Energy Management and Commissioning for Reliability and Resiliency: Lessons Learned from Natural Disasters
EMA/ACG Members: Please email [email protected] for free registration!
Traditionally employed for verifying that facilities comply with the Owner’s and User’s requirements and functionally testing systems in accordance with designers’ intent, energy managers’ and commissioning providers’ roles have expanded to include their involvement in risk management. This is especially true with critical infrastructure, mission critical facilities and complex control systems.
When assessing risks, there is a need to address the synergy between reliability, resiliency, and security. Many projects and systems face a variety of vulnerabilities, including:
• Natural Disasters – Weather-related storms, floods and fires
• Intentional Attacks – Physical (terrorism), Cyberattacks
• Material / Component Failures – Manufacturing defects, deterioration due to age and wear
• Human Error – Programming complexity and/or lack of experience and training
In addition, interdependencies between systems often leads to the potential for cascading failures, creating catastrophic consequences.
The ability of critical system(s) to anticipate, resist, respond, adapt, and recover from a failure/disturbance can have huge economic (and even life affecting) consequences. More Owners are expanding their risk management to include formal resiliency plans; with some leveraging their resiliency planning as a strategic asset.
This presentation will explore commissioning’s role in risk management and resiliency planning; including discussing several case studies, where additional considerations (during design, testing in a controlled environment, training and/or operations) could have mitigated disruptive / catastrophic events.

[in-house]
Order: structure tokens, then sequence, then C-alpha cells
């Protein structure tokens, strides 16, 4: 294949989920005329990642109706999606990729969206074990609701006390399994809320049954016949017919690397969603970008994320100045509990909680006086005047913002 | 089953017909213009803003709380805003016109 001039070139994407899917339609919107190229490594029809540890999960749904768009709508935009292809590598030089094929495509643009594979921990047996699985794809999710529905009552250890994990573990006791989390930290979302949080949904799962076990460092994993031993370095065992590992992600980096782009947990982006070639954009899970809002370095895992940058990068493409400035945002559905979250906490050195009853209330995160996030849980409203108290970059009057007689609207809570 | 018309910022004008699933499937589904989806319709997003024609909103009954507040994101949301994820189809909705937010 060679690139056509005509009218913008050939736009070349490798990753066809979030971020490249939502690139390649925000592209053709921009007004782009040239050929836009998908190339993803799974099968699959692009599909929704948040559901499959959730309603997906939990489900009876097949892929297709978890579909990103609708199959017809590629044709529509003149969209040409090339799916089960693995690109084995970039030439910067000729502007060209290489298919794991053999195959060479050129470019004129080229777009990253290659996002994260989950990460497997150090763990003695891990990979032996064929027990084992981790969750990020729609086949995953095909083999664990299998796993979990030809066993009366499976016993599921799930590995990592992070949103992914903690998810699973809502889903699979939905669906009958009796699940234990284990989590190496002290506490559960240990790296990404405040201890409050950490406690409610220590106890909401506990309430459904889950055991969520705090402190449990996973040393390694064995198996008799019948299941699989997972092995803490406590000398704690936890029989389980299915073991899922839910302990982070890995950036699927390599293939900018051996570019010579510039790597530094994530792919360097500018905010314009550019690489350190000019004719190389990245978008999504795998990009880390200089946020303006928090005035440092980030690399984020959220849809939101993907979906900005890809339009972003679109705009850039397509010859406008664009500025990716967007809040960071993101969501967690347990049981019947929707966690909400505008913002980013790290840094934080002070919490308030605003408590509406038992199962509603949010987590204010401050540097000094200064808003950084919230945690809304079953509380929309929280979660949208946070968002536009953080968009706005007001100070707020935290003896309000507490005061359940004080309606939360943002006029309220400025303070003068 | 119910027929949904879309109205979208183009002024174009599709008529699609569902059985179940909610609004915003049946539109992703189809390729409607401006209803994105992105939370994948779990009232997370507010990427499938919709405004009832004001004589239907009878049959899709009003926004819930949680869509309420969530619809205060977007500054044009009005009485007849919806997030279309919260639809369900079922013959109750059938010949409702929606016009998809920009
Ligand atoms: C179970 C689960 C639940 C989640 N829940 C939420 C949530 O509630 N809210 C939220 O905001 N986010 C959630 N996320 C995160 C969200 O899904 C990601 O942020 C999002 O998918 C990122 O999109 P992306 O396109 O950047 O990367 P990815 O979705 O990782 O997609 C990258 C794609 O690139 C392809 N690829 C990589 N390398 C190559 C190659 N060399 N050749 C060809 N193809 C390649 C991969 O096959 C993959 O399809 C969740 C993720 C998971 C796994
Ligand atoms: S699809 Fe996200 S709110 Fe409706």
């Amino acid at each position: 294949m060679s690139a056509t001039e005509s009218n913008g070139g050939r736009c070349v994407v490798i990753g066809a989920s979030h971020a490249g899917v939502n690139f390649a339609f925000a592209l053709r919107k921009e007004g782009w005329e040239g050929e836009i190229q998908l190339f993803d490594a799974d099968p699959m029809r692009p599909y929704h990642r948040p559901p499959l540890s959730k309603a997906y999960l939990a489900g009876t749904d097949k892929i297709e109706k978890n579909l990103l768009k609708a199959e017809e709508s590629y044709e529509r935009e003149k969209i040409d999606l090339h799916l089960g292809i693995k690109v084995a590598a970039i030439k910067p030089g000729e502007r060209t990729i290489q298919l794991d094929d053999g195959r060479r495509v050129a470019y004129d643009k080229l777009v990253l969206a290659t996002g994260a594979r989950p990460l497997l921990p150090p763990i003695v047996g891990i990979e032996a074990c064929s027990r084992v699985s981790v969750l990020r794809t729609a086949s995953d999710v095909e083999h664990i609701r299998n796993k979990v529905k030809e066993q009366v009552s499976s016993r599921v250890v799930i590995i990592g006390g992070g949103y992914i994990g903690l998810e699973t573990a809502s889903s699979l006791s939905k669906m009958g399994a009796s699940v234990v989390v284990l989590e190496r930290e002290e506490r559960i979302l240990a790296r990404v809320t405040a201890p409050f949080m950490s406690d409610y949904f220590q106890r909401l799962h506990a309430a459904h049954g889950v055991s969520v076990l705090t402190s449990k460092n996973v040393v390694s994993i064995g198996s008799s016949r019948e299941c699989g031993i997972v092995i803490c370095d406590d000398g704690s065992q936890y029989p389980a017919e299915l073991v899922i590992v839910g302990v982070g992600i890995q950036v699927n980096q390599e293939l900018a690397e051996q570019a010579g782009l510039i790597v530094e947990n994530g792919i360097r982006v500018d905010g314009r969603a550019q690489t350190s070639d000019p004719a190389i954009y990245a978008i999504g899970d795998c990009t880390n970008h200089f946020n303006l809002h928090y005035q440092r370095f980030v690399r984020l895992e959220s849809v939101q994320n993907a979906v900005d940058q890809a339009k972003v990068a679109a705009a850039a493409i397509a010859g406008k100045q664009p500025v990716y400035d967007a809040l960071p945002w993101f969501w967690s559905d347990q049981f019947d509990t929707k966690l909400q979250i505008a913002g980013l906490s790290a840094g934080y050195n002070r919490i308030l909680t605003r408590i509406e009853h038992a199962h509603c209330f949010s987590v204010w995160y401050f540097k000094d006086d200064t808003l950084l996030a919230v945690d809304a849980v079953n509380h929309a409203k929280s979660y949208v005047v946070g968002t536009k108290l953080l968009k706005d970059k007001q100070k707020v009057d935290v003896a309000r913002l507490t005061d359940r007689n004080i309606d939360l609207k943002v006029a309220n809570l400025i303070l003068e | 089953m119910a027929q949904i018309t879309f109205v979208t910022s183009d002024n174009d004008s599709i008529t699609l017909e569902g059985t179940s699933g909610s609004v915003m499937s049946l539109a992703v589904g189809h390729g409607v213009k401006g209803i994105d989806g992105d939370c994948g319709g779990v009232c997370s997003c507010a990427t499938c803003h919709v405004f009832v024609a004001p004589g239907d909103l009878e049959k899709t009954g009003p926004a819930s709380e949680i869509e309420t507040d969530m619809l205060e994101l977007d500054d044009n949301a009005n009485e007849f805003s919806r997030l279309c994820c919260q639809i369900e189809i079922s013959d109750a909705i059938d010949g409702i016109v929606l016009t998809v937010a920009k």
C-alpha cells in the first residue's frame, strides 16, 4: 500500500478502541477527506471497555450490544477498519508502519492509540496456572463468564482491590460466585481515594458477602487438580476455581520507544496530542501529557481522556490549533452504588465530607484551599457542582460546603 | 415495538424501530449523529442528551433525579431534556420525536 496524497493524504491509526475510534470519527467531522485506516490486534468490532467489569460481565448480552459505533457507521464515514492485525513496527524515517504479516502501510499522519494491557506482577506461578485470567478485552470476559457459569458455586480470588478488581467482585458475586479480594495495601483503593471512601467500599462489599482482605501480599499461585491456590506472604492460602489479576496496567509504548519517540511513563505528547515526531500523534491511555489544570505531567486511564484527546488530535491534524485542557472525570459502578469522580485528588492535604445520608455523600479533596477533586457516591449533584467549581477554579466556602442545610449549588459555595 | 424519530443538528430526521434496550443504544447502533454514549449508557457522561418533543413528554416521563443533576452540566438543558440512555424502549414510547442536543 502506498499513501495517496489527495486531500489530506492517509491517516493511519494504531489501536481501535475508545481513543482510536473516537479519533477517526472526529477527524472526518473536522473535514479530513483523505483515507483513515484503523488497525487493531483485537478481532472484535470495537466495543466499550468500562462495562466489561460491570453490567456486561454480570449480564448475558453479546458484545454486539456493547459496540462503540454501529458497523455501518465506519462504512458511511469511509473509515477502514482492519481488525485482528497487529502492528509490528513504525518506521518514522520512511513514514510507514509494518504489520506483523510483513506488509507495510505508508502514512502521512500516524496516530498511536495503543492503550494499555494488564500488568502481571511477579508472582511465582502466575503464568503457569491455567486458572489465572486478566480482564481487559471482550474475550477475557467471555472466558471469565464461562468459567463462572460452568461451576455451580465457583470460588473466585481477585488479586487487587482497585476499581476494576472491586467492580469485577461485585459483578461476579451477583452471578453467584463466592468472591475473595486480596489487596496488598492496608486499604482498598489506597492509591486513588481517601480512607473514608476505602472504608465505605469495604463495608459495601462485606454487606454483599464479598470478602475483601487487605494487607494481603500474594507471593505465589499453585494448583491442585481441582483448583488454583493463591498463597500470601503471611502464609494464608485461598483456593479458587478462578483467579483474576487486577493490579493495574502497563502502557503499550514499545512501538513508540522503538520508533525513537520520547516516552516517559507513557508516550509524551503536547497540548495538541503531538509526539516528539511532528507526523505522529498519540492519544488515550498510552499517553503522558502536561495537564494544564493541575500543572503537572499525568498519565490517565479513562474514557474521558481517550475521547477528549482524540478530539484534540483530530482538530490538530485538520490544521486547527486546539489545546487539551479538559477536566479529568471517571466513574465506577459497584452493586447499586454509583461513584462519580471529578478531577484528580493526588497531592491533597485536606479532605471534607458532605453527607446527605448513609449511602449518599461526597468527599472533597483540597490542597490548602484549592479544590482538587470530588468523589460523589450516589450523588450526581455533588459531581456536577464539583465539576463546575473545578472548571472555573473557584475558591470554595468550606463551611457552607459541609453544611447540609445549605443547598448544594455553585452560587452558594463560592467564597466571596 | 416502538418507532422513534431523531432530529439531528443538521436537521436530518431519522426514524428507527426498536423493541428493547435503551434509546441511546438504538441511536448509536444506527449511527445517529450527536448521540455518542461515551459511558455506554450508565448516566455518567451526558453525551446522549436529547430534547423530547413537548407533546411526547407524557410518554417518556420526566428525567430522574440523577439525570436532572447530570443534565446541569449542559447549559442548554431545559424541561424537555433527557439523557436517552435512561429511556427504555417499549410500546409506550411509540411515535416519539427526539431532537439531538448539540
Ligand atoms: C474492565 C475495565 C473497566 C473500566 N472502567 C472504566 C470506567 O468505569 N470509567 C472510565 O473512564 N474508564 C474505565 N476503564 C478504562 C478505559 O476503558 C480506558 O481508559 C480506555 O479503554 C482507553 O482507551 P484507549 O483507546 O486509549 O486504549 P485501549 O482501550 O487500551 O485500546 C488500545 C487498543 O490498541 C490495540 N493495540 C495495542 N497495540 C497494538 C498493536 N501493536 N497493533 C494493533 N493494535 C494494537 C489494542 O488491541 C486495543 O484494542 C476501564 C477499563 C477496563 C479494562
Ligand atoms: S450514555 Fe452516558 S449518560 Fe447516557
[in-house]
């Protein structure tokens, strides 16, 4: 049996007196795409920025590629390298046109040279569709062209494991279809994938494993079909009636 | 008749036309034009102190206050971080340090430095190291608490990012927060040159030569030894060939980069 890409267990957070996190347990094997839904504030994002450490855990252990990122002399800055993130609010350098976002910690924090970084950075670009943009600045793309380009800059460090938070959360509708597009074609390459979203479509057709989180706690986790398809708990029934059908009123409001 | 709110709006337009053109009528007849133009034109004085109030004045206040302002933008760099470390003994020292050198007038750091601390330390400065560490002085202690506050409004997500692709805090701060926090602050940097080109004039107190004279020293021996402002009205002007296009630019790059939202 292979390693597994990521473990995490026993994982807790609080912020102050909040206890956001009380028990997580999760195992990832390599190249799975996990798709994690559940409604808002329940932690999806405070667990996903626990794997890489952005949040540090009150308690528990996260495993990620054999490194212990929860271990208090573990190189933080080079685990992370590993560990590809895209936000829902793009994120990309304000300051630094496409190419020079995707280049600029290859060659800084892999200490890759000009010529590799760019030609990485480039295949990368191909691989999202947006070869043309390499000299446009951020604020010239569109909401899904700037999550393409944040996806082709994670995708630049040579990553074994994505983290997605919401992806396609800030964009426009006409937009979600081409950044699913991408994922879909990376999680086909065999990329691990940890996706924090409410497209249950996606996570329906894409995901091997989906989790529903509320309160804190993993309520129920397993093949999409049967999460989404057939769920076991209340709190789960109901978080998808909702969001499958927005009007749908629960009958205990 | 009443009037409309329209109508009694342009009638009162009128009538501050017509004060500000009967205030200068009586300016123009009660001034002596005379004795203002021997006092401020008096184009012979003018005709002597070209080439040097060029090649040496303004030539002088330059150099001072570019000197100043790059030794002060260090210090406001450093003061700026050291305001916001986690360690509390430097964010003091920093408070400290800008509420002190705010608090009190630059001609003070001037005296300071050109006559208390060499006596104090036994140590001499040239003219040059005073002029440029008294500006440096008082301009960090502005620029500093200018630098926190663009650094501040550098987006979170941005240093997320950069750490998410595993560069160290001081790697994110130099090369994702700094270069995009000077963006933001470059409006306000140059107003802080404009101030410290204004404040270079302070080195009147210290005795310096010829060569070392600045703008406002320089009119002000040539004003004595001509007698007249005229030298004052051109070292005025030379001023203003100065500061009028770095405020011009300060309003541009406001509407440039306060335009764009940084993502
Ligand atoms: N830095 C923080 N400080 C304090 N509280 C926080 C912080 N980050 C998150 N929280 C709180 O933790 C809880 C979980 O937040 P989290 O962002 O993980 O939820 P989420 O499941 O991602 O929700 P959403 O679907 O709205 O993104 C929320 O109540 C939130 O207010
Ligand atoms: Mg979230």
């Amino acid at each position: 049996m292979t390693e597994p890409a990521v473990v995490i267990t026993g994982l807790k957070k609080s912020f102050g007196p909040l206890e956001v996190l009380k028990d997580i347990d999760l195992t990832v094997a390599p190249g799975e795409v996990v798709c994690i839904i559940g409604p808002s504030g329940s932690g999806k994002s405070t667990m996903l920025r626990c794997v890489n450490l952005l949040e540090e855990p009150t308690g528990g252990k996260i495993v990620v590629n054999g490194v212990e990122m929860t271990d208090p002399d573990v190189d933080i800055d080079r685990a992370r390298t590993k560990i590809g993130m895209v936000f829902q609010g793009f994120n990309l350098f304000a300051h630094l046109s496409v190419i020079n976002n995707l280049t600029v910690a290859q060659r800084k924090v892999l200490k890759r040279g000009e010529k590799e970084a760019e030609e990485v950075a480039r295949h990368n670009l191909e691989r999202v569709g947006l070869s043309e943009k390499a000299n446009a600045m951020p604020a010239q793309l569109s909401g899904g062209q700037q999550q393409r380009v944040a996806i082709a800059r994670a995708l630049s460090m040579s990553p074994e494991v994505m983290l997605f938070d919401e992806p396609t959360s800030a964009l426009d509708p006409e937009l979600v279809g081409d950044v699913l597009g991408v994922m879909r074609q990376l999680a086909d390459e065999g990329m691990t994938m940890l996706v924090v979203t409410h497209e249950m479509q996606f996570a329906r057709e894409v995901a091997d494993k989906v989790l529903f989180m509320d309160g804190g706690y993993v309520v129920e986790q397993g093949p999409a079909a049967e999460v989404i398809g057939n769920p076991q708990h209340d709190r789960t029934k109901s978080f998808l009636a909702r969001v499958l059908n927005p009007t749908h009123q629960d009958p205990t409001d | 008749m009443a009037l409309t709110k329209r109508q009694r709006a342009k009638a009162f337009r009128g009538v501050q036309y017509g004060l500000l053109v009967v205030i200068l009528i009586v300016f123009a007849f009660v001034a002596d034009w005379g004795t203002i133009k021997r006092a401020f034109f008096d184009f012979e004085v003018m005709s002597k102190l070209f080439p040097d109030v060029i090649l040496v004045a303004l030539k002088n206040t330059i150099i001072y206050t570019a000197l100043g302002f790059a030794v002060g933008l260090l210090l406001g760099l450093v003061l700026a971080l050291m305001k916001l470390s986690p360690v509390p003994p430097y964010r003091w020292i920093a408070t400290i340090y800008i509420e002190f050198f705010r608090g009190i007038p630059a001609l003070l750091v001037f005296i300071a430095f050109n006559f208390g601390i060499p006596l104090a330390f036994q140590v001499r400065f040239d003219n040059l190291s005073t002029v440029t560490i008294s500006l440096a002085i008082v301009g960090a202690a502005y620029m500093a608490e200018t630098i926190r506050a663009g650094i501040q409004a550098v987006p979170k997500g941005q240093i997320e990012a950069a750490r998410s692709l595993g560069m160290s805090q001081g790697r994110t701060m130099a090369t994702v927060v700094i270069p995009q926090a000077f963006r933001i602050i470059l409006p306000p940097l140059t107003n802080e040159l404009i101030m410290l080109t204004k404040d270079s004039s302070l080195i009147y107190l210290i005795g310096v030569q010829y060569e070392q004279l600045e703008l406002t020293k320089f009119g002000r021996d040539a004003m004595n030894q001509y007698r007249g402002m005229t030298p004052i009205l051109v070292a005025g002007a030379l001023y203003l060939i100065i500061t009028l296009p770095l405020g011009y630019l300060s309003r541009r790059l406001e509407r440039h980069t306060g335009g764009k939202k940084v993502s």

- Examples of the vulnerabilities facing Owners, their infrastructure, and facilities today and the potential consequences associated with failures / disruptions / outages.
- The importance of reliability, resiliency and security in various facilities, their infrastructure and systems and how energy management and commissioning can contribute in developing and managing same.
- Metrics for evaluating reliability and resiliency, and balancing the costs and benefits associated with implementation.
- Case studies of various scenarios where attention to system reliability / resiliency may have mitigated catastrophic consequences.
For additional information, please visit the Energy & Sustainability COI Page on the SAME website.
The Society of American Military Engineers leads collaborative efforts to identify and resolve national security infrastructure-related challenges. Founded in 1920, SAME unites public and private sector individuals and organizations from across the architecture, engineering, construction, environmental and facility management, cyber security, project planning, contracting and acquisition, and related disciplines in support of national security.
SAME provides its more than 30,000 members extensive opportunities for training, education and professional development through a robust offering of conferences, workshops, networking events and publications. With a multi-disciplined membership, SAME bridges the gaps between critical stakeholders to help secure our nation.
Robert J. KnoedlerP.E. CxA EMP
Robert Knoedler is a vice president at Hanson and serves as the principal-in-charge for building commissioning services both nationally and internationally, as well as the firm’s chief commissioning engineer. He holds degrees in both mechanical and electrical engineering.
Robert’s expertise is in the analysis, design and commissioning of mechanical (HVAC, plumbing, fire protection) and electrical (power, lighting and distribution) building systems. He has served as a project manager and has worked extensively with various government and public agencies, in addition to private corporations, with regards to the study and design of engineering systems for a wide variety of facilities. Robert has specialized experience in energy studies, life-cycle analyses, research and teaching laboratories, as well as telecommunications facilities.